Jennifer Rauch
P u r v e y o r o f F i n e E r u d i t i o n i n J o u r n a l i s m , C o m m u n i c a t i o n & C u l t u r e

photo, book cover

My new book Resisting the News: Engaged Audiences, Alternative Media, and Popular Critique of Journalism (Routledge, 2021) examines how audiences filter their interpretations of mainstream news through their experiences with alternative media and political protest.

I use the concepts of ritual communication and interpretive communities to paint a layered portrait of the strategies through which liberal and conservative activists make sense of their news environments.

Drawing on a 15-year research project, this book illuminates popular critiques of news to offer a distinctive perspective on the problems of journalism today—and how to fix it.

“News audiences tend to be talked at rather than talked with. But Jennifer Rauch has done the hard yards of seeking out and listening to those people who choose to consume alternative news media. The fascinating result blends empirical rigour with theoretical nuance, delivering insights of great value to scholars, journalists and citizens alike.” —Tony Harcup, Emeritus Fellow in Journalism Studies, University of Sheffield, UK

“Jennifer Rauch has bestowed upon us a highly innovative and timely roadmap for understanding alternative media and their audiences. This deeply empirical and eminently readable book is perfect for students, researchers, activists, and anyone who dares to believe a better media system is possible.” —Victor Pickard, Professor of Media Policy and Political Economy, Annenberg School for Communication, University of Pennsylvania, USA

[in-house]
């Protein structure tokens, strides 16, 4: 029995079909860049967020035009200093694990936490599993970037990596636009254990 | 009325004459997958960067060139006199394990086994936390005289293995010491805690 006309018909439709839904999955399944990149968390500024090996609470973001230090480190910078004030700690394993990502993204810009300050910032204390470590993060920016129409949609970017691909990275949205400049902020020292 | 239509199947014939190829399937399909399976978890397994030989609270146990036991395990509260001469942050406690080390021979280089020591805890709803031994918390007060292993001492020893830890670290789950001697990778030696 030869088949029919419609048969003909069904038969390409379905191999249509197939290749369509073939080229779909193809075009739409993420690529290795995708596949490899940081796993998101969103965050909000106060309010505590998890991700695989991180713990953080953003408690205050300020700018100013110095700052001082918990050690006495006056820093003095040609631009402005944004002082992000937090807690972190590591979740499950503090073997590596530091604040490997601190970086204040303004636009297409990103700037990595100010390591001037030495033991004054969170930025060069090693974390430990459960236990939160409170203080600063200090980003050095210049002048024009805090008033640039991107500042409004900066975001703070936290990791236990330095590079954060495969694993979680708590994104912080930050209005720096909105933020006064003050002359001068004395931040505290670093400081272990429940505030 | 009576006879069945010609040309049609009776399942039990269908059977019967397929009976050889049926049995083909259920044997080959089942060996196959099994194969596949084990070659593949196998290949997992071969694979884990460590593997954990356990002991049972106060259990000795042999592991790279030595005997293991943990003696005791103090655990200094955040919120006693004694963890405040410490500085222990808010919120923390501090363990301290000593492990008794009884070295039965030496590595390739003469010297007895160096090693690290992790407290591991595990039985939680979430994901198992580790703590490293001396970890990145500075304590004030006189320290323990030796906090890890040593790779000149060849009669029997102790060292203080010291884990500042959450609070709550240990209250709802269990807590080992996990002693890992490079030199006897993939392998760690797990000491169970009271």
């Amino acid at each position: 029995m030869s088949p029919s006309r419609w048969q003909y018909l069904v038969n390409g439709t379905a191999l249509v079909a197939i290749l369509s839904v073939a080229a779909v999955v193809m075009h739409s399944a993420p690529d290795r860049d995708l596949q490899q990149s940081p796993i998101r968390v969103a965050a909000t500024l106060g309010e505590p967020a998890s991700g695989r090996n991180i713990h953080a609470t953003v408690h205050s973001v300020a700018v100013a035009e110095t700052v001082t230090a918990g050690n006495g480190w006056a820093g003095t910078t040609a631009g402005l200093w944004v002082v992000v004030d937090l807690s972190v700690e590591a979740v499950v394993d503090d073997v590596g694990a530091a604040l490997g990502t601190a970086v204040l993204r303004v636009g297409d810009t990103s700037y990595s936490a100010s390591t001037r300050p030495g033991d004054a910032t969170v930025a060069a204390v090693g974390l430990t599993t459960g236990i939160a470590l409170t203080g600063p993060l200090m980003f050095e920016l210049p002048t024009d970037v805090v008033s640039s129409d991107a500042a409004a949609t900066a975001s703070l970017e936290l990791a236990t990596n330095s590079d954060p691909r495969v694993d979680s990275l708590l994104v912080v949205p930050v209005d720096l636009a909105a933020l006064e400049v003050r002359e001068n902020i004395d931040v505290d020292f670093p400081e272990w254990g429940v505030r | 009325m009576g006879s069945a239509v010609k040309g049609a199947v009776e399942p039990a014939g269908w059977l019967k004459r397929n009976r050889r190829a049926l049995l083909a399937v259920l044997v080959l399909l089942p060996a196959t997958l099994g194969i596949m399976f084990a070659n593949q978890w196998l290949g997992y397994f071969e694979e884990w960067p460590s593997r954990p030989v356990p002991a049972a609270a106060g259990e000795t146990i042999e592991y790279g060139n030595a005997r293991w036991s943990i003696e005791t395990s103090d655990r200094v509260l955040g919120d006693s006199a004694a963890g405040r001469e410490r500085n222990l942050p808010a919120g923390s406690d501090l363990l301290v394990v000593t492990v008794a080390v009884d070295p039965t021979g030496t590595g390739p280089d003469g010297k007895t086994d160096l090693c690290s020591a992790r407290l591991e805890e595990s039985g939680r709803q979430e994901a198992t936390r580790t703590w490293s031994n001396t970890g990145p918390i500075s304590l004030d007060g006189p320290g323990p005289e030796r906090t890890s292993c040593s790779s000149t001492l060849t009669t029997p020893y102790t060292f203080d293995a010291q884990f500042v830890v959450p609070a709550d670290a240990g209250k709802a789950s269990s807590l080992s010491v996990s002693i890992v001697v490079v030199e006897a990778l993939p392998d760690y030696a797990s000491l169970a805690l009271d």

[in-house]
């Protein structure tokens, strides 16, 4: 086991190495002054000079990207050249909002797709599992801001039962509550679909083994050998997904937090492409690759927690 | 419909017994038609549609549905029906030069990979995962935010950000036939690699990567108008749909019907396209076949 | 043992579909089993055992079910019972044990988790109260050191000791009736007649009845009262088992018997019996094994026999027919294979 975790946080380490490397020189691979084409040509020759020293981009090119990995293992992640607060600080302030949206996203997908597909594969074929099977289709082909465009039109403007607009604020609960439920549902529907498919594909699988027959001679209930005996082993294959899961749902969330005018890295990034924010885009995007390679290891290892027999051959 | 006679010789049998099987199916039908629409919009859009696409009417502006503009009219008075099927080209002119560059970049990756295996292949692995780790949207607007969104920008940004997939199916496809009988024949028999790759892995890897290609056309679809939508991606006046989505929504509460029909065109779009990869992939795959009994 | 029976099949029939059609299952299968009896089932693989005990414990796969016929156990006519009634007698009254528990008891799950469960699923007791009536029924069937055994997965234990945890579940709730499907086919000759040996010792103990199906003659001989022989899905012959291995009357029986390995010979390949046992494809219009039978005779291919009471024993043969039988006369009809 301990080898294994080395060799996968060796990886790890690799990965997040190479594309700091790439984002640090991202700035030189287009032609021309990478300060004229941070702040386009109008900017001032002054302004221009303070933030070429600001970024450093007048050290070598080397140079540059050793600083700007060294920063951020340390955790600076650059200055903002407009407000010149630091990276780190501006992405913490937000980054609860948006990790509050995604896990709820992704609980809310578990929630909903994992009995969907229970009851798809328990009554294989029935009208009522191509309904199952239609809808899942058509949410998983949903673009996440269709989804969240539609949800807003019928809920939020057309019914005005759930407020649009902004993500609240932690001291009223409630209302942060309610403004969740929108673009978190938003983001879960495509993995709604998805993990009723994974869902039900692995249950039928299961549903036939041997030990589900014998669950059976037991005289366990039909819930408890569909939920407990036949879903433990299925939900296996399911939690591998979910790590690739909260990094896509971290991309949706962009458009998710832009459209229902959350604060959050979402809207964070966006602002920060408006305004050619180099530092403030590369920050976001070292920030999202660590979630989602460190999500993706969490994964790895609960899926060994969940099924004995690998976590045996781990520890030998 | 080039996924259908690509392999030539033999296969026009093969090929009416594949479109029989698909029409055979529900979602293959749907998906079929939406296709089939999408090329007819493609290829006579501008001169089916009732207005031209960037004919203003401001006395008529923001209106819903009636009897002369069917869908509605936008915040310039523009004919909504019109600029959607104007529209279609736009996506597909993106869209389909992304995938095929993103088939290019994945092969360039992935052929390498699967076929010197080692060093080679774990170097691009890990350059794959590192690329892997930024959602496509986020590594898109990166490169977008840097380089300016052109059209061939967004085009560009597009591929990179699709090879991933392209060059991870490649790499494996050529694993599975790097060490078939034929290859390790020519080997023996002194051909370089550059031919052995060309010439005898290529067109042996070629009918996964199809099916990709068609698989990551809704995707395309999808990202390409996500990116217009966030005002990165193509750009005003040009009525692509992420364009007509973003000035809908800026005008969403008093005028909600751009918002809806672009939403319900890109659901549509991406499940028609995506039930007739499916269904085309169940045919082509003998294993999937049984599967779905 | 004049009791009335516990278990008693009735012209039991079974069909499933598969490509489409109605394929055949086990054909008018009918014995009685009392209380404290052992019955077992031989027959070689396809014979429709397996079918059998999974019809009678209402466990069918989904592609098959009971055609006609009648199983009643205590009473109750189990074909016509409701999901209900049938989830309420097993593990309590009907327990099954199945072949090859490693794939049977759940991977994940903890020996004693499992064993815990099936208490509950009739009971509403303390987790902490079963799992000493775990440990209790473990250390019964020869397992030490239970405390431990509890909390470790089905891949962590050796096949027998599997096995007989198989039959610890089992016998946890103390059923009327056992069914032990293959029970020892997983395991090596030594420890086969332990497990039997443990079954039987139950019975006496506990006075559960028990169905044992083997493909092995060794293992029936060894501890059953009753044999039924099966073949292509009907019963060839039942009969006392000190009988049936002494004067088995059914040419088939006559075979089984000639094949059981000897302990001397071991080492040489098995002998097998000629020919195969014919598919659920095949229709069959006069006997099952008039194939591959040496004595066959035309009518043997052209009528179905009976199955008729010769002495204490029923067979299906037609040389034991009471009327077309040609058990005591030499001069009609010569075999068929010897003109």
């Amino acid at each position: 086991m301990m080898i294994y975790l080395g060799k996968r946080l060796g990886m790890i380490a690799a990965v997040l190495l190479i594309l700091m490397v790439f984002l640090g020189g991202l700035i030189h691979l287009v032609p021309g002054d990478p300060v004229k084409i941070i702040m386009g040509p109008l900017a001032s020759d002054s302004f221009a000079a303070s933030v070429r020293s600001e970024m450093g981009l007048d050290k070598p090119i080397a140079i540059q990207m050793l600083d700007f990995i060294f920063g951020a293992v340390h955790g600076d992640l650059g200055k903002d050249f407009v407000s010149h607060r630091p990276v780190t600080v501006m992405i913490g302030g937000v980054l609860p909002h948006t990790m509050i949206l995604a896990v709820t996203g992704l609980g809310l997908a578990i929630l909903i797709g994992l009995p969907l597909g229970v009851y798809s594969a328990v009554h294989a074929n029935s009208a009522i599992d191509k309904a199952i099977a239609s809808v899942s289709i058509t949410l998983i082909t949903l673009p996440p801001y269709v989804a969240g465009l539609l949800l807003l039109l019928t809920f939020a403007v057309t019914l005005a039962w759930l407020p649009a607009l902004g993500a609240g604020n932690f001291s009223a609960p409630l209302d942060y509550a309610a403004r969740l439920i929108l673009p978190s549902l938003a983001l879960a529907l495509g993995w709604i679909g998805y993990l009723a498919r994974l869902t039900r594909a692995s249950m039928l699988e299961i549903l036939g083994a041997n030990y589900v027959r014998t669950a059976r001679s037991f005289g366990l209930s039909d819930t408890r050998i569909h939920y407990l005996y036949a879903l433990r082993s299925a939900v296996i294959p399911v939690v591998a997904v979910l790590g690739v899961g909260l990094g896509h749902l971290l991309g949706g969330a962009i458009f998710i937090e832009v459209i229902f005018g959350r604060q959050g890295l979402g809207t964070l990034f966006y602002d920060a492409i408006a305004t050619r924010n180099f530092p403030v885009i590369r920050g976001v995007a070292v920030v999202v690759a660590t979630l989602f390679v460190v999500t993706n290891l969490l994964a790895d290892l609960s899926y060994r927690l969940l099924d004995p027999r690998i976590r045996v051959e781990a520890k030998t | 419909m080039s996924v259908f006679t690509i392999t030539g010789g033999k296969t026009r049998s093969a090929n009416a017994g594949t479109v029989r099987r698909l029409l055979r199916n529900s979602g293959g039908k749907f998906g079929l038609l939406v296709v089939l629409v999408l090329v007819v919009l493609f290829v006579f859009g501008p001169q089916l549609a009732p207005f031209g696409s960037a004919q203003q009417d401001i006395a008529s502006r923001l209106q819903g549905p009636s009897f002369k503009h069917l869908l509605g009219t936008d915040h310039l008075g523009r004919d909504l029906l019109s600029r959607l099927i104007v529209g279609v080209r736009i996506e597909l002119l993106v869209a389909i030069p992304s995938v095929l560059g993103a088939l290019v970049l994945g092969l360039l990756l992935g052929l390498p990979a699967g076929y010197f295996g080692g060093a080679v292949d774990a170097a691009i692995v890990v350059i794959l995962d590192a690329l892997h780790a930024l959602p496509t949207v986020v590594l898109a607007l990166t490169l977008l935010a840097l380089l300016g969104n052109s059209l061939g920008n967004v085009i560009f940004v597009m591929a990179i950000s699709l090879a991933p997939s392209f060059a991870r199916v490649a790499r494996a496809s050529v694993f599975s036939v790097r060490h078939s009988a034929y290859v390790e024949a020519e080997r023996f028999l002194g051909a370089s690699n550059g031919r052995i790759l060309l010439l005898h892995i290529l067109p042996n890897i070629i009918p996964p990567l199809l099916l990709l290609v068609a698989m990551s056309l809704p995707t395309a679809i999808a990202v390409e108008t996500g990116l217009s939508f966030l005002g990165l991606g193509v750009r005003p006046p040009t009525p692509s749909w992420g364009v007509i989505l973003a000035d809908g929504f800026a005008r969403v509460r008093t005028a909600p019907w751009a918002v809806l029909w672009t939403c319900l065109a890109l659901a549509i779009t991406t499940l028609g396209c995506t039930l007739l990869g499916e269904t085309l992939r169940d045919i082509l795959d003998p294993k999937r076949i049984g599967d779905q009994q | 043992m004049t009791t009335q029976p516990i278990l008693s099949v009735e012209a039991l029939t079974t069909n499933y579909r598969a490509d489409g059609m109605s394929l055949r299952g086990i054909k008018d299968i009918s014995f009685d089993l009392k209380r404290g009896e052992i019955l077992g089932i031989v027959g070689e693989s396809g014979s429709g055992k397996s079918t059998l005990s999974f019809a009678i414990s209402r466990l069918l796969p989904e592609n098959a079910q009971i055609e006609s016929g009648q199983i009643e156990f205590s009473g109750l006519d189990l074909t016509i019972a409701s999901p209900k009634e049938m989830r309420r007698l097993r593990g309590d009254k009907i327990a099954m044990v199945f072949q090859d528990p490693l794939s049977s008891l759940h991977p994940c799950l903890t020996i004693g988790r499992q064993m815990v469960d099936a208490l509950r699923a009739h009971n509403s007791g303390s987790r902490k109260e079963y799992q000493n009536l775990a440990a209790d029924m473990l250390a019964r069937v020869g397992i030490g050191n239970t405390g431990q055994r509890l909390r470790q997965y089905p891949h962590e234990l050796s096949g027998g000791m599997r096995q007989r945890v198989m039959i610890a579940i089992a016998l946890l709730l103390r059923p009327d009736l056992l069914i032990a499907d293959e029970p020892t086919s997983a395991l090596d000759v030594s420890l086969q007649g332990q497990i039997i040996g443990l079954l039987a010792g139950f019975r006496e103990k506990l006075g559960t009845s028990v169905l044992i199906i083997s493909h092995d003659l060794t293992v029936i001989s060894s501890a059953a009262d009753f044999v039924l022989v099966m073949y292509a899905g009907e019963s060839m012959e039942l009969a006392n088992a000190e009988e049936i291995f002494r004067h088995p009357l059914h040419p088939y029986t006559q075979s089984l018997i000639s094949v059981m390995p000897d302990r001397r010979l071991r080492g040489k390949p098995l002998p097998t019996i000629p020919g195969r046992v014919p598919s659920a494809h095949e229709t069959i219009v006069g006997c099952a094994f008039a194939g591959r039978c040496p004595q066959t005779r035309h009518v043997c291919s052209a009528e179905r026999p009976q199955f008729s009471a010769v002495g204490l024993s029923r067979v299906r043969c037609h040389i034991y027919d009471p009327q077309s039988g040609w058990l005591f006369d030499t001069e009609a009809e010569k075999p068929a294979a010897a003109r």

• Winner of a Silver Nautilus Book Award.
  • Finalist for a Marshall McLuhan Book Award.


Slow Media: Why Slow is Satisfying, Sustainable & Smart (Oxford University Press, 2018) examines a spectrum of innovative theories and practices that foster social and environmental sustainability in mediated life. It explains how our proliferating media habits are tethered to an unsustainable growth paradigm that depletes human and ecological resources.

The Slow Food movement has inspired people to apply principles like humanism, localism, simplicity, self-reliance and fairness to their use and production of media. Slow Media promotes alternatives to global, corporate media that are often unresponsive to the situated needs of human communities and natural environments. The Slow Journalism movement and the slogan “Good, Clean, Fair” provide an ethical framework for making the news industry more sustainable.

This book explores novel concepts such as Mindful Media, Green Media, and Post-Luddism. Mindful Media advocates for more contemplation in, and about, daily communication. It espouses practices like unplugging, monotasking, and  sustained attention. Green Media debunks the myth that digital media are ecologically benign and seeks to reduce electronic waste and consumption of nonrenewable resources. Post-Luddism challenges the conventional wisdom that people skeptical of new technology are ignorant or afraid. Instead, it cultivates an informed, inclusive discussion about media’s sociocultural impact.

SLOW MEDIA can transform the way we produce and use media, just as the Slow Food movement changed how people grow, buy and eat food. This book helps readers understand  complex relationships between everyday media choices, human well-being and the natural world. It can propel conversations about how we can challenge the status quo — as users, consumers, and citizens. These alternative visions can nurture a media ecosystem that is more satisfying for people and more sustainable for the planet.